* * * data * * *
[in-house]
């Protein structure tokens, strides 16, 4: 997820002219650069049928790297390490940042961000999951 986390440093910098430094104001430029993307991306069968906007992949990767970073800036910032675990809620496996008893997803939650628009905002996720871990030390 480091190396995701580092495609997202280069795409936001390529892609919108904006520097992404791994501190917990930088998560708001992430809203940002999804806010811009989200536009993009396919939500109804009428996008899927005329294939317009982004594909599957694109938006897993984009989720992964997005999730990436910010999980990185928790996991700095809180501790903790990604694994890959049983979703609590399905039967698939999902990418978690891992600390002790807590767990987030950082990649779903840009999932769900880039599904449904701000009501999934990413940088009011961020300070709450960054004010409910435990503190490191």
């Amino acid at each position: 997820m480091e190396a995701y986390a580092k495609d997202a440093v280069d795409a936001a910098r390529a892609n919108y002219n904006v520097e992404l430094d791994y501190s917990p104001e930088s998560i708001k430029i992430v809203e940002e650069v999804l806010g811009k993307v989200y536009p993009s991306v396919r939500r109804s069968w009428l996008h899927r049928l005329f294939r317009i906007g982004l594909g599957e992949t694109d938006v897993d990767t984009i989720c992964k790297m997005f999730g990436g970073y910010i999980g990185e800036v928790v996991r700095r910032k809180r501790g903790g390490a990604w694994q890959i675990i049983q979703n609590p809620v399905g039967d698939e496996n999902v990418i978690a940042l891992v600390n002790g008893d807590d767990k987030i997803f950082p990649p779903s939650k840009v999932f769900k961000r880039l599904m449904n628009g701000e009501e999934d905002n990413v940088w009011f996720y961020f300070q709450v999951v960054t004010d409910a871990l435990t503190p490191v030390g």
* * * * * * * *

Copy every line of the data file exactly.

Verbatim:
[in-house]
């Protein structure tokens, strides 16, 4: 997820002219650069049928790297390490940042961000999951 986390440093910098430094104001430029993307991306069968906007992949990767970073800036910032675990809620496996008893997803939650628009905002996720871990030390 480091190396995701580092495609997202280069795409936001390529892609919108904006520097992404791994501190917990930088998560708001992430809203940002999804806010811009989200536009993009396919939500109804009428996008899927005329294939317009982004594909599957694109938006897993984009989720992964997005999730990436910010999980990185928790996991700095809180501790903790990604694994890959049983979703609590399905039967698939999902990418978690891992600390002790807590767990987030950082990649779903840009999932769900880039599904449904701000009501999934990413940088009011961020300070709450960054004010409910435990503190490191």
């Amino acid at each position: 997820m480091e190396a995701y986390a580092k495609d997202a440093v280069d795409a936001a910098r390529a892609n919108y002219n904006v520097e992404l430094d791994y501190s917990p104001e930088s998560i708001k430029i992430v809203e940002e650069v999804l806010g811009k993307v989200y536009p993009s991306v396919r939500r109804s069968w009428l996008h899927r049928l005329f294939r317009i906007g982004l594909g599957e992949t694109d938006v897993d990767t984009i989720c992964k790297m997005f999730g990436g970073y910010i999980g990185e800036v928790v996991r700095r910032k809180r501790g903790g390490a990604w694994q890959i675990i049983q979703n609590p809620v399905g039967d698939e496996n999902v990418i978690a940042l891992v600390n002790g008893d807590d767990k987030i997803f950082p990649p779903s939650k840009v999932f769900k961000r880039l599904m449904n628009g701000e009501e999934d905002n990413v940088w009011f996720y961020f300070q709450v999951v960054t004010d409910a871990l435990t503190p490191v030390g």